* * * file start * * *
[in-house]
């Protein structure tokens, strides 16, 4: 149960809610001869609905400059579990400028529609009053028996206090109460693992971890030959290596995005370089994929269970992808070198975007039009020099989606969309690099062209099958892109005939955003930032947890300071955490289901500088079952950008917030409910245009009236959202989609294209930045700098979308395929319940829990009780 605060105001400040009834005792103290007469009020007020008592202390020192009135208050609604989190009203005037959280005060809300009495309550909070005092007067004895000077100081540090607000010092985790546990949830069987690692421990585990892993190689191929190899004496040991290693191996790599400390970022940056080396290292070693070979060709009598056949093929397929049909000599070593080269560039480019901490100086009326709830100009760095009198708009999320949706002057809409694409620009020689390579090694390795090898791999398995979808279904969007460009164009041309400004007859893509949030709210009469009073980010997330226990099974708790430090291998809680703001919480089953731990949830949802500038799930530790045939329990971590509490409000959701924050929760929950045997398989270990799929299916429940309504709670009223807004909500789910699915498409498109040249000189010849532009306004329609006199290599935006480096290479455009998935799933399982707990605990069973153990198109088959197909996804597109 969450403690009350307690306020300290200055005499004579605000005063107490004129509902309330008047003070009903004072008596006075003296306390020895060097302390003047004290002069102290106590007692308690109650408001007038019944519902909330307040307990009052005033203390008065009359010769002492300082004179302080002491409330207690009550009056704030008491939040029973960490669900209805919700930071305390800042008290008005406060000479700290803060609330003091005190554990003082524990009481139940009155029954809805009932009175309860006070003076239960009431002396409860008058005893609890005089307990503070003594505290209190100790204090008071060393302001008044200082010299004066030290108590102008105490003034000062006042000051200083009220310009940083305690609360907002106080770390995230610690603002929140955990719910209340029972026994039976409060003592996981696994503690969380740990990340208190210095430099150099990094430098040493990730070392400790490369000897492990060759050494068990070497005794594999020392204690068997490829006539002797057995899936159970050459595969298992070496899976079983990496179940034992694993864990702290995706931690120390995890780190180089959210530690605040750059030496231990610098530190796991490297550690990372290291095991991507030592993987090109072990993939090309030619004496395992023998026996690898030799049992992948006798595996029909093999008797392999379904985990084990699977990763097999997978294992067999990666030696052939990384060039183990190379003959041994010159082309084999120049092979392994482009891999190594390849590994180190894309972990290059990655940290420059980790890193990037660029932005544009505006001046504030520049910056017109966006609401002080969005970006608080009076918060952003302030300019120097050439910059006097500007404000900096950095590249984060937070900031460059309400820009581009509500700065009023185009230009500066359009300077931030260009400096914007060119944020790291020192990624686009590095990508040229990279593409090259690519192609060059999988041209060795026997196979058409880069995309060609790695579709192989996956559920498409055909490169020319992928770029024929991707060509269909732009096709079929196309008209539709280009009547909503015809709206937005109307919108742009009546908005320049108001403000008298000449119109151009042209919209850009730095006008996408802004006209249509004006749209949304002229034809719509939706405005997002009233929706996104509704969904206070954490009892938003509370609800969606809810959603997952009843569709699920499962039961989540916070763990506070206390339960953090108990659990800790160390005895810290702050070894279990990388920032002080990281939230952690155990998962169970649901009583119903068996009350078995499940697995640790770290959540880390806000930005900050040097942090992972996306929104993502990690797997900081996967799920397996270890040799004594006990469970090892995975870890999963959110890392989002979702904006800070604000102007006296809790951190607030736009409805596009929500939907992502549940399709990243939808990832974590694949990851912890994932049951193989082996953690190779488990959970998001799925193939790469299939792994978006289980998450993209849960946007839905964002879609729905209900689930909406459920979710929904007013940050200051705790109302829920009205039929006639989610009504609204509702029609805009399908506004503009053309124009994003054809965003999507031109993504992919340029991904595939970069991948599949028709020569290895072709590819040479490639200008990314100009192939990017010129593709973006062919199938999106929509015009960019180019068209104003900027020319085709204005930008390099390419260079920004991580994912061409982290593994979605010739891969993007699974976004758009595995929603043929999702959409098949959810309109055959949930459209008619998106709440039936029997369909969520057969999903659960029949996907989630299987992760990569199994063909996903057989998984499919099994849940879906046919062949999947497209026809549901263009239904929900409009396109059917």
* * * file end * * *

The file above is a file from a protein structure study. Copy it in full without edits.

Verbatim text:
[in-house]
């Protein structure tokens, strides 16, 4: 149960809610001869609905400059579990400028529609009053028996206090109460693992971890030959290596995005370089994929269970992808070198975007039009020099989606969309690099062209099958892109005939955003930032947890300071955490289901500088079952950008917030409910245009009236959202989609294209930045700098979308395929319940829990009780 605060105001400040009834005792103290007469009020007020008592202390020192009135208050609604989190009203005037959280005060809300009495309550909070005092007067004895000077100081540090607000010092985790546990949830069987690692421990585990892993190689191929190899004496040991290693191996790599400390970022940056080396290292070693070979060709009598056949093929397929049909000599070593080269560039480019901490100086009326709830100009760095009198708009999320949706002057809409694409620009020689390579090694390795090898791999398995979808279904969007460009164009041309400004007859893509949030709210009469009073980010997330226990099974708790430090291998809680703001919480089953731990949830949802500038799930530790045939329990971590509490409000959701924050929760929950045997398989270990799929299916429940309504709670009223807004909500789910699915498409498109040249000189010849532009306004329609006199290599935006480096290479455009998935799933399982707990605990069973153990198109088959197909996804597109 969450403690009350307690306020300290200055005499004579605000005063107490004129509902309330008047003070009903004072008596006075003296306390020895060097302390003047004290002069102290106590007692308690109650408001007038019944519902909330307040307990009052005033203390008065009359010769002492300082004179302080002491409330207690009550009056704030008491939040029973960490669900209805919700930071305390800042008290008005406060000479700290803060609330003091005190554990003082524990009481139940009155029954809805009932009175309860006070003076239960009431002396409860008058005893609890005089307990503070003594505290209190100790204090008071060393302001008044200082010299004066030290108590102008105490003034000062006042000051200083009220310009940083305690609360907002106080770390995230610690603002929140955990719910209340029972026994039976409060003592996981696994503690969380740990990340208190210095430099150099990094430098040493990730070392400790490369000897492990060759050494068990070497005794594999020392204690068997490829006539002797057995899936159970050459595969298992070496899976079983990496179940034992694993864990702290995706931690120390995890780190180089959210530690605040750059030496231990610098530190796991490297550690990372290291095991991507030592993987090109072990993939090309030619004496395992023998026996690898030799049992992948006798595996029909093999008797392999379904985990084990699977990763097999997978294992067999990666030696052939990384060039183990190379003959041994010159082309084999120049092979392994482009891999190594390849590994180190894309972990290059990655940290420059980790890193990037660029932005544009505006001046504030520049910056017109966006609401002080969005970006608080009076918060952003302030300019120097050439910059006097500007404000900096950095590249984060937070900031460059309400820009581009509500700065009023185009230009500066359009300077931030260009400096914007060119944020790291020192990624686009590095990508040229990279593409090259690519192609060059999988041209060795026997196979058409880069995309060609790695579709192989996956559920498409055909490169020319992928770029024929991707060509269909732009096709079929196309008209539709280009009547909503015809709206937005109307919108742009009546908005320049108001403000008298000449119109151009042209919209850009730095006008996408802004006209249509004006749209949304002229034809719509939706405005997002009233929706996104509704969904206070954490009892938003509370609800969606809810959603997952009843569709699920499962039961989540916070763990506070206390339960953090108990659990800790160390005895810290702050070894279990990388920032002080990281939230952690155990998962169970649901009583119903068996009350078995499940697995640790770290959540880390806000930005900050040097942090992972996306929104993502990690797997900081996967799920397996270890040799004594006990469970090892995975870890999963959110890392989002979702904006800070604000102007006296809790951190607030736009409805596009929500939907992502549940399709990243939808990832974590694949990851912890994932049951193989082996953690190779488990959970998001799925193939790469299939792994978006289980998450993209849960946007839905964002879609729905209900689930909406459920979710929904007013940050200051705790109302829920009205039929006639989610009504609204509702029609805009399908506004503009053309124009994003054809965003999507031109993504992919340029991904595939970069991948599949028709020569290895072709590819040479490639200008990314100009192939990017010129593709973006062919199938999106929509015009960019180019068209104003900027020319085709204005930008390099390419260079920004991580994912061409982290593994979605010739891969993007699974976004758009595995929603043929999702959409098949959810309109055959949930459209008619998106709440039936029997369909969520057969999903659960029949996907989630299987992760990569199994063909996903057989998984499919099994849940879906046919062949999947497209026809549901263009239904929900409009396109059917």